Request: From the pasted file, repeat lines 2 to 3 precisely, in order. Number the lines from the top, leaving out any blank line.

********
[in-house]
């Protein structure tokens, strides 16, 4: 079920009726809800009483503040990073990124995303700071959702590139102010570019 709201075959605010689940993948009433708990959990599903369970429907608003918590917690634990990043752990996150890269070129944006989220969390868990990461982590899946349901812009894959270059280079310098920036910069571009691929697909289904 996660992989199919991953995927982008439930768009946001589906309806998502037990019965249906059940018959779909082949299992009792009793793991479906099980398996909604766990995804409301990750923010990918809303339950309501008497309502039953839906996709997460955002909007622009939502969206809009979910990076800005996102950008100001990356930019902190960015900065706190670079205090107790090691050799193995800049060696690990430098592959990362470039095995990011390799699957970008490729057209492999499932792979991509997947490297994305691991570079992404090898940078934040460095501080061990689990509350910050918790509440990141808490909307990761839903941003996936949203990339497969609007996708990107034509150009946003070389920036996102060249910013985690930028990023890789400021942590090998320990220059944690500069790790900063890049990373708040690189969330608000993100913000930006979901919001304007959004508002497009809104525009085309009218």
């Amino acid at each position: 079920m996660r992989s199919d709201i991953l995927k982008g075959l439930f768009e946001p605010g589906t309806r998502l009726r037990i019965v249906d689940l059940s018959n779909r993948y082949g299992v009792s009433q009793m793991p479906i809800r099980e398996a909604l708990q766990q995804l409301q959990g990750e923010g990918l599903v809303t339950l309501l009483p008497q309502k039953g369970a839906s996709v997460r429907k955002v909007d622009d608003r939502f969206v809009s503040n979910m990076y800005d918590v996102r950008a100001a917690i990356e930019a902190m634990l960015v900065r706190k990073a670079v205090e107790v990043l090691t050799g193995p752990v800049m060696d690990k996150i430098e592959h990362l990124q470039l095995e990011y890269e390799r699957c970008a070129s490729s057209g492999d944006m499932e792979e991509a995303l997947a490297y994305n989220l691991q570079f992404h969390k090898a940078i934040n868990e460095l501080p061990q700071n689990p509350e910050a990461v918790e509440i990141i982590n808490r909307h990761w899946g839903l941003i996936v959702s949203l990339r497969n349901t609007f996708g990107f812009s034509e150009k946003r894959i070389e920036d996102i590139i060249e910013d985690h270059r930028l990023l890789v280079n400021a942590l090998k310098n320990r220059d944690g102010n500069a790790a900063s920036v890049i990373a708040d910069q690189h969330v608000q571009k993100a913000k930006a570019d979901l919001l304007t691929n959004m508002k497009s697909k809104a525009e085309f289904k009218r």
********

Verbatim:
């Protein structure tokens, strides 16, 4: 079920009726809800009483503040990073990124995303700071959702590139102010570019 709201075959605010689940993948009433708990959990599903369970429907608003918590917690634990990043752990996150890269070129944006989220969390868990990461982590899946349901812009894959270059280079310098920036910069571009691929697909289904 996660992989199919991953995927982008439930768009946001589906309806998502037990019965249906059940018959779909082949299992009792009793793991479906099980398996909604766990995804409301990750923010990918809303339950309501008497309502039953839906996709997460955002909007622009939502969206809009979910990076800005996102950008100001990356930019902190960015900065706190670079205090107790090691050799193995800049060696690990430098592959990362470039095995990011390799699957970008490729057209492999499932792979991509997947490297994305691991570079992404090898940078934040460095501080061990689990509350910050918790509440990141808490909307990761839903941003996936949203990339497969609007996708990107034509150009946003070389920036996102060249910013985690930028990023890789400021942590090998320990220059944690500069790790900063890049990373708040690189969330608000993100913000930006979901919001304007959004508002497009809104525009085309009218």
């Amino acid at each position: 079920m996660r992989s199919d709201i991953l995927k982008g075959l439930f768009e946001p605010g589906t309806r998502l009726r037990i019965v249906d689940l059940s018959n779909r993948y082949g299992v009792s009433q009793m793991p479906i809800r099980e398996a909604l708990q766990q995804l409301q959990g990750e923010g990918l599903v809303t339950l309501l009483p008497q309502k039953g369970a839906s996709v997460r429907k955002v909007d622009d608003r939502f969206v809009s503040n979910m990076y800005d918590v996102r950008a100001a917690i990356e930019a902190m634990l960015v900065r706190k990073a670079v205090e107790v990043l090691t050799g193995p752990v800049m060696d690990k996150i430098e592959h990362l990124q470039l095995e990011y890269e390799r699957c970008a070129s490729s057209g492999d944006m499932e792979e991509a995303l997947a490297y994305n989220l691991q570079f992404h969390k090898a940078i934040n868990e460095l501080p061990q700071n689990p509350e910050a990461v918790e509440i990141i982590n808490r909307h990761w899946g839903l941003i996936v959702s949203l990339r497969n349901t609007f996708g990107f812009s034509e150009k946003r894959i070389e920036d996102i590139i060249e910013d985690h270059r930028l990023l890789v280079n400021a942590l090998k310098n320990r220059d944690g102010n500069a790790a900063s920036v890049i990373a708040d910069q690189h969330v608000q571009k993100a913000k930006a570019d979901l919001l304007t691929n959004m508002k497009s697909k809104a525009e085309f289904k009218r």